Asylum: EU list of safe countries of origin to replace national lists in 3 years
Committee : Civil Liberties, Justice and Home Affairs
The future EU common list of safe countries of origin, which should help member states to process certain asylum applications faster and more consistently, should replace today’s national lists after a three-year transition period, Civil Liberties Committee MEPs agreed on Thursday. The EU Commission will assess which countries should be included, removed or temporarily suspended from the list.
“We met the challenge of delivering a text that is both pragmatic and ambitious”, said Parliament´s rapporteur, Sylvie Guillaume (S&D, FR) after the vote. “We have thus ensured optimal harmonisation by eliminating national lists within three years in a smooth and organised manner. In the event of a sudden deterioration of the situation in a country designated as a safe country of origin, we have also provided for a process that is as responsive and flexible as possible”, she added.
Ms Guillaume made it clear that “applying the concept of a safe country of origin in no way dispenses with the duty to carry out an appropriate individual examination of the relevant asylum applications”, including offering applicants a personal interview and, following Parliament´s amendments, an automatic suspensive effect of appeals.
“The methodology for designating or reviewing a country as safe country of origin has also been greatly improved. A consultation process is now included to enable third parties, such as EASO, UNHCR or NGOs to take part in the Commission’s task of monitoring the EU common list”, Ms Guillaume added.
How to add, suspend or remove a country from the EU list
Decisions to add or remove countries will be taken using the ordinary legislative procedure, following a proposal by the EU Commission. To assess the situation in third countries and the possibility of adding them to the EU common list, the Commission will rely on the information received from member states, EEAS, EASO, UNHCR, the Council of Europe and other relevant organizations and, following amendments by MEPs, also international and national NGOs.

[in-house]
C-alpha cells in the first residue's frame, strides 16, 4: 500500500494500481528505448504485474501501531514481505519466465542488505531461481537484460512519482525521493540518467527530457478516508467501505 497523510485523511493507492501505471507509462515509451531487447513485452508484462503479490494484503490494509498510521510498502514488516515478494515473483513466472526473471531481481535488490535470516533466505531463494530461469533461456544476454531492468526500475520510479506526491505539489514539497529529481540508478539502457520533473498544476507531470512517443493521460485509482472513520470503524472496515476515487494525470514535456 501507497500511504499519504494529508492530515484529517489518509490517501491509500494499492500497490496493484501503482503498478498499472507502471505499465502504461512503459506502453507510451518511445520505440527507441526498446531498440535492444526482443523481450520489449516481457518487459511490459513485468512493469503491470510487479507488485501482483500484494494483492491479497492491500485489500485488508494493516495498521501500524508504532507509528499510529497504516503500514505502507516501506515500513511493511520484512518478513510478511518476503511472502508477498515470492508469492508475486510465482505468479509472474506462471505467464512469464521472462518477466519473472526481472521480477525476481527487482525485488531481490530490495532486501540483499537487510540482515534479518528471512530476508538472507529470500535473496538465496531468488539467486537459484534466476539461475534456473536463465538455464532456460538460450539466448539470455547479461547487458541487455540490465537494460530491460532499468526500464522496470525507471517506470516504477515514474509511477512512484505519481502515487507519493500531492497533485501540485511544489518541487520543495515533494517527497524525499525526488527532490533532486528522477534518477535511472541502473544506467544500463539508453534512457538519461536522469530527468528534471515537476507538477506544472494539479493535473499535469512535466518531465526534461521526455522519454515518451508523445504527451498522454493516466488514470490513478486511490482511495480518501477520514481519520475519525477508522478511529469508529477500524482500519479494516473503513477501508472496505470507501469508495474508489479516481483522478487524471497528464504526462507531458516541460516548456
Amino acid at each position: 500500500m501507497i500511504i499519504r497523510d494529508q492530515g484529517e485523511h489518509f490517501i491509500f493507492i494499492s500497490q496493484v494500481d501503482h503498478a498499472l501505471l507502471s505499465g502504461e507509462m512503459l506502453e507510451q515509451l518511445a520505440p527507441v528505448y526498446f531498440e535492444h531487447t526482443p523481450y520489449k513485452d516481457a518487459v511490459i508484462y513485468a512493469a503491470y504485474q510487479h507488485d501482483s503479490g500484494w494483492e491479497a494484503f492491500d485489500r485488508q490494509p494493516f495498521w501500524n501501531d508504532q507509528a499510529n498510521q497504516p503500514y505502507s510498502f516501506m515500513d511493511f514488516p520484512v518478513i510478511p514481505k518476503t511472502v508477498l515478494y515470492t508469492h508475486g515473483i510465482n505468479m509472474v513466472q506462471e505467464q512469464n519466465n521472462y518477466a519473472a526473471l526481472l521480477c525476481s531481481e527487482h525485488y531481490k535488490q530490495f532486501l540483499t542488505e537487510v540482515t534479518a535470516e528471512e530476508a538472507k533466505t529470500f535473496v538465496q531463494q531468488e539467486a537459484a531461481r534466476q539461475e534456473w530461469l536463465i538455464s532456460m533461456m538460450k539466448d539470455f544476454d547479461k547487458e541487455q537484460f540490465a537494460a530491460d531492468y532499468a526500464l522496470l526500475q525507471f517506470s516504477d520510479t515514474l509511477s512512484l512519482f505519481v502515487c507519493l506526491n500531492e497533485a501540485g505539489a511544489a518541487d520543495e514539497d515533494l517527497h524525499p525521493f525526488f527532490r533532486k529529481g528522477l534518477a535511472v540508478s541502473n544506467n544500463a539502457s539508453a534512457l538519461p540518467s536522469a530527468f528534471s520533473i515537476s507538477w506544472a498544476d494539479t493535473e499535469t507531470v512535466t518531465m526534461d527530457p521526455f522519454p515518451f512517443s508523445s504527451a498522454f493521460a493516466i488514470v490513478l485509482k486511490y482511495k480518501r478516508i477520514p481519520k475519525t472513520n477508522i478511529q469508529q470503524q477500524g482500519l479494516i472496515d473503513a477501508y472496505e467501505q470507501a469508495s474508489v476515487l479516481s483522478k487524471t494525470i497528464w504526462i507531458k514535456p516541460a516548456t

The Commission will also be responsible for regularly reviewing the situation in the listed and suspended countries and will also decide, under Parliament's scrutiny, on the temporary suspension of a country in the event of a sudden deterioration of the situation there.
Coexistence of the national lists with the EU common list
During the three years before national lists disappear, EU countries will be able to suggest to the EU Commission that other third countries be added to the common list, but they will not be allowed to consider “safe country of origin” any country which has been suspended or removed from the European list.
Special protection for minors and minorities
In order to strengthen protection for unaccompanied minors and other vulnerable groups, the safe country of origin concept will not be applied “in the case of applicants belonging to a minority or group of persons that remain at risk in the light of the situation in the country of origin concerned.” Accelerated or border procedures cannot be applied to unaccompanied minors originating from a safe country of origin unless they receive “adequate support”, says the amended text.
The report was approved by 36 votes to 10, with 3 abstentions.
The committee also backed the opening of talks with the Council to try to agree on the legislation at the first reading. The negotiating mandate was approved by 43 votes to 6. The discussion will start after the summer recess.
Note to editors
In agreement with the Council, Parliament´s rapporteur asked the European Asylum Support Office (EASO) to assess the situation in Turkey and the Western Balkans before deciding whether the seven countries proposed by the EU Commission should be included in the EU common list. While awaiting the experts’ contribution, the two institutions will try to reach a partial agreement on the architecture of the list and its functioning, excluding countries that should be listed for the time being.
Under the EU Asylum Procedures Directive, member states may apply specific fast-track processing rules where an asylum seeker is a national of a country that is considered a safe country of origin in view of its stable democratic system and compliance with international human rights treaties. Currently, 12 EU countries have such lists, but they are not coordinated, which can lead to different treatment of similar applications”.
The European Commission proposed in September to establish a common list, which included Albania, Bosnia and Herzegovina, the Former Yugoslav Republic of Macedonia, Kosovo, Montenegro, Serbia and Turkey.